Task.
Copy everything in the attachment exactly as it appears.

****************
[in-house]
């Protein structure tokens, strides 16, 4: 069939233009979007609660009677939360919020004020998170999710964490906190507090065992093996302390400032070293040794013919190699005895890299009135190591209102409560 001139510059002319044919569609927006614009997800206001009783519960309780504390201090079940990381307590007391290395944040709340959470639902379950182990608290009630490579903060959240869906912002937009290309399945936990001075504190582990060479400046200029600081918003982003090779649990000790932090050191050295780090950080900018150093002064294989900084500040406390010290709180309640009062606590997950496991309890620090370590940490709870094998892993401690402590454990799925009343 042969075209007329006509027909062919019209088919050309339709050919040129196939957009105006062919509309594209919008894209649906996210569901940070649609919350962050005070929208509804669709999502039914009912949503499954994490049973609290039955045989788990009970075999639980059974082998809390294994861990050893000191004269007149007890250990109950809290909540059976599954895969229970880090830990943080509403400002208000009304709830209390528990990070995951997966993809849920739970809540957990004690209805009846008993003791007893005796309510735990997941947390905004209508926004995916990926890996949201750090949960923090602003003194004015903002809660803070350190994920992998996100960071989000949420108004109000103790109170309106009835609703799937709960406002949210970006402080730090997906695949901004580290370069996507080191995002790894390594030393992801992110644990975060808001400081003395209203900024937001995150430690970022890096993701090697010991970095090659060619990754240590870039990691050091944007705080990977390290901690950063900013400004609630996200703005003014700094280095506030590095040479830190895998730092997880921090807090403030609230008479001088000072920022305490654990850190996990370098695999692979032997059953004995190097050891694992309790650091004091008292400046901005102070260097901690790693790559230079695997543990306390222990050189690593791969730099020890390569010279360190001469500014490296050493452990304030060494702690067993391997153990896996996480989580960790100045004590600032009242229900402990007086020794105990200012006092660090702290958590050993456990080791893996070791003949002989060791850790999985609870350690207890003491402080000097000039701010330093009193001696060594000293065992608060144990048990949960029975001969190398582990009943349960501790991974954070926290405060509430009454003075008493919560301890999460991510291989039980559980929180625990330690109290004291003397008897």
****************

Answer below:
[in-house]
């Protein structure tokens, strides 16, 4: 069939233009979007609660009677939360919020004020998170999710964490906190507090065992093996302390400032070293040794013919190699005895890299009135190591209102409560 001139510059002319044919569609927006614009997800206001009783519960309780504390201090079940990381307590007391290395944040709340959470639902379950182990608290009630490579903060959240869906912002937009290309399945936990001075504190582990060479400046200029600081918003982003090779649990000790932090050191050295780090950080900018150093002064294989900084500040406390010290709180309640009062606590997950496991309890620090370590940490709870094998892993401690402590454990799925009343 042969075209007329006509027909062919019209088919050309339709050919040129196939957009105006062919509309594209919008894209649906996210569901940070649609919350962050005070929208509804669709999502039914009912949503499954994490049973609290039955045989788990009970075999639980059974082998809390294994861990050893000191004269007149007890250990109950809290909540059976599954895969229970880090830990943080509403400002208000009304709830209390528990990070995951997966993809849920739970809540957990004690209805009846008993003791007893005796309510735990997941947390905004209508926004995916990926890996949201750090949960923090602003003194004015903002809660803070350190994920992998996100960071989000949420108004109000103790109170309106009835609703799937709960406002949210970006402080730090997906695949901004580290370069996507080191995002790894390594030393992801992110644990975060808001400081003395209203900024937001995150430690970022890096993701090697010991970095090659060619990754240590870039990691050091944007705080990977390290901690950063900013400004609630996200703005003014700094280095506030590095040479830190895998730092997880921090807090403030609230008479001088000072920022305490654990850190996990370098695999692979032997059953004995190097050891694992309790650091004091008292400046901005102070260097901690790693790559230079695997543990306390222990050189690593791969730099020890390569010279360190001469500014490296050493452990304030060494702690067993391997153990896996996480989580960790100045004590600032009242229900402990007086020794105990200012006092660090702290958590050993456990080791893996070791003949002989060791850790999985609870350690207890003491402080000097000039701010330093009193001696060594000293065992608060144990048990949960029975001969190398582990009943349960501790991974954070926290405060509430009454003075008493919560301890999460991510291989039980559980929180625990330690109290004291003397008897």